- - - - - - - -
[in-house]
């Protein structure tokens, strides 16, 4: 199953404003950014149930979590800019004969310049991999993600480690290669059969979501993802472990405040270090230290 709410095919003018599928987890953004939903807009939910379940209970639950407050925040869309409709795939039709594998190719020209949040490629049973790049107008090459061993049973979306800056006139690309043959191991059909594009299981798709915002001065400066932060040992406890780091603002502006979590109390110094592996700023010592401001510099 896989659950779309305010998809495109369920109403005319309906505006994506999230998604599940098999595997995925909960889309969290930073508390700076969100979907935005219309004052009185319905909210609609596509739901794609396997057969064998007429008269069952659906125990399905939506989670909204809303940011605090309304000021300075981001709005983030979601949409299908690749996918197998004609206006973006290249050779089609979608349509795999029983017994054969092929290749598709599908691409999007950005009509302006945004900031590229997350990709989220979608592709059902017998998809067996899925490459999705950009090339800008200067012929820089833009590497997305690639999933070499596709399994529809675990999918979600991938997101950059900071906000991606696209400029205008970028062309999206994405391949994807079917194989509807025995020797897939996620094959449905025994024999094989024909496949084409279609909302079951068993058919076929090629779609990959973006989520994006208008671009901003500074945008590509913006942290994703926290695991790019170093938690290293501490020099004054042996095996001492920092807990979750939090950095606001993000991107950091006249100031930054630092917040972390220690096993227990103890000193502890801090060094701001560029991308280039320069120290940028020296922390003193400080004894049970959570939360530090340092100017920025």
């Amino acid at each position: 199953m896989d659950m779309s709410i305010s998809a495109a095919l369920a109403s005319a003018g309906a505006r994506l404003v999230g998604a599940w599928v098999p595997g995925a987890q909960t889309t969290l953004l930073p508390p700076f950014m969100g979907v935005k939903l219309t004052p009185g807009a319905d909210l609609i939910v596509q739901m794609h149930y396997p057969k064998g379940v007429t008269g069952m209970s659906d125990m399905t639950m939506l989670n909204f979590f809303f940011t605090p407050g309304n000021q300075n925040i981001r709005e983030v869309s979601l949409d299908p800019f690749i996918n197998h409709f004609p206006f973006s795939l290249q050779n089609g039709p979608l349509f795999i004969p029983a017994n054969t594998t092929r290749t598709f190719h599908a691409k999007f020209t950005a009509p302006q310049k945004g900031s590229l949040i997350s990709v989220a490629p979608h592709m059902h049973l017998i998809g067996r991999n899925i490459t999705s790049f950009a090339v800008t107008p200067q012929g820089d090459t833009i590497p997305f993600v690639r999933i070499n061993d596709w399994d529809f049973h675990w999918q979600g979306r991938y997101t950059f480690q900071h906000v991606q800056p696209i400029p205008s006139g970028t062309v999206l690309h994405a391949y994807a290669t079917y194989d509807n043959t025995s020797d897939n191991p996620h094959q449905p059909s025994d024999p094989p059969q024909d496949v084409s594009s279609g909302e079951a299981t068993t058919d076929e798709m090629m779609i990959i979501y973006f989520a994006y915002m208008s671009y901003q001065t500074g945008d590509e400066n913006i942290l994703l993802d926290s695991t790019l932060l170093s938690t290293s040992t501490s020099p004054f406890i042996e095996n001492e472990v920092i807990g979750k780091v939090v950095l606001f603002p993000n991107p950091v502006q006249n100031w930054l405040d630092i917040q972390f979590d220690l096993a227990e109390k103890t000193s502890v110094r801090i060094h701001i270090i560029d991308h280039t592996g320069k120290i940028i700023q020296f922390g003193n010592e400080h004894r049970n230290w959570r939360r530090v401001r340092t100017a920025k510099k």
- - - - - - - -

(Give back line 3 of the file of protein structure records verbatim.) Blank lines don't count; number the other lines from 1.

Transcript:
């Amino acid at each position: 199953m896989d659950m779309s709410i305010s998809a495109a095919l369920a109403s005319a003018g309906a505006r994506l404003v999230g998604a599940w599928v098999p595997g995925a987890q909960t889309t969290l953004l930073p508390p700076f950014m969100g979907v935005k939903l219309t004052p009185g807009a319905d909210l609609i939910v596509q739901m794609h149930y396997p057969k064998g379940v007429t008269g069952m209970s659906d125990m399905t639950m939506l989670n909204f979590f809303f940011t605090p407050g309304n000021q300075n925040i981001r709005e983030v869309s979601l949409d299908p800019f690749i996918n197998h409709f004609p206006f973006s795939l290249q050779n089609g039709p979608l349509f795999i004969p029983a017994n054969t594998t092929r290749t598709f190719h599908a691409k999007f020209t950005a009509p302006q310049k945004g900031s590229l949040i997350s990709v989220a490629p979608h592709m059902h049973l017998i998809g067996r991999n899925i490459t999705s790049f950009a090339v800008t107008p200067q012929g820089d090459t833009i590497p997305f993600v690639r999933i070499n061993d596709w399994d529809f049973h675990w999918q979600g979306r991938y997101t950059f480690q900071h906000v991606q800056p696209i400029p205008s006139g970028t062309v999206l690309h994405a391949y994807a290669t079917y194989d509807n043959t025995s020797d897939n191991p996620h094959q449905p059909s025994d024999p094989p059969q024909d496949v084409s594009s279609g909302e079951a299981t068993t058919d076929e798709m090629m779609i990959i979501y973006f989520a994006y915002m208008s671009y901003q001065t500074g945008d590509e400066n913006i942290l994703l993802d926290s695991t790019l932060l170093s938690t290293s040992t501490s020099p004054f406890i042996e095996n001492e472990v920092i807990g979750k780091v939090v950095l606001f603002p993000n991107p950091v502006q006249n100031w930054l405040d630092i917040q972390f979590d220690l096993a227990e109390k103890t000193s502890v110094r801090i060094h701001i270090i560029d991308h280039t592996g320069k120290i940028i700023q020296f922390g003193n010592e400080h004894r049970n230290w959570r939360r530090v401001r340092t100017a920025k510099k």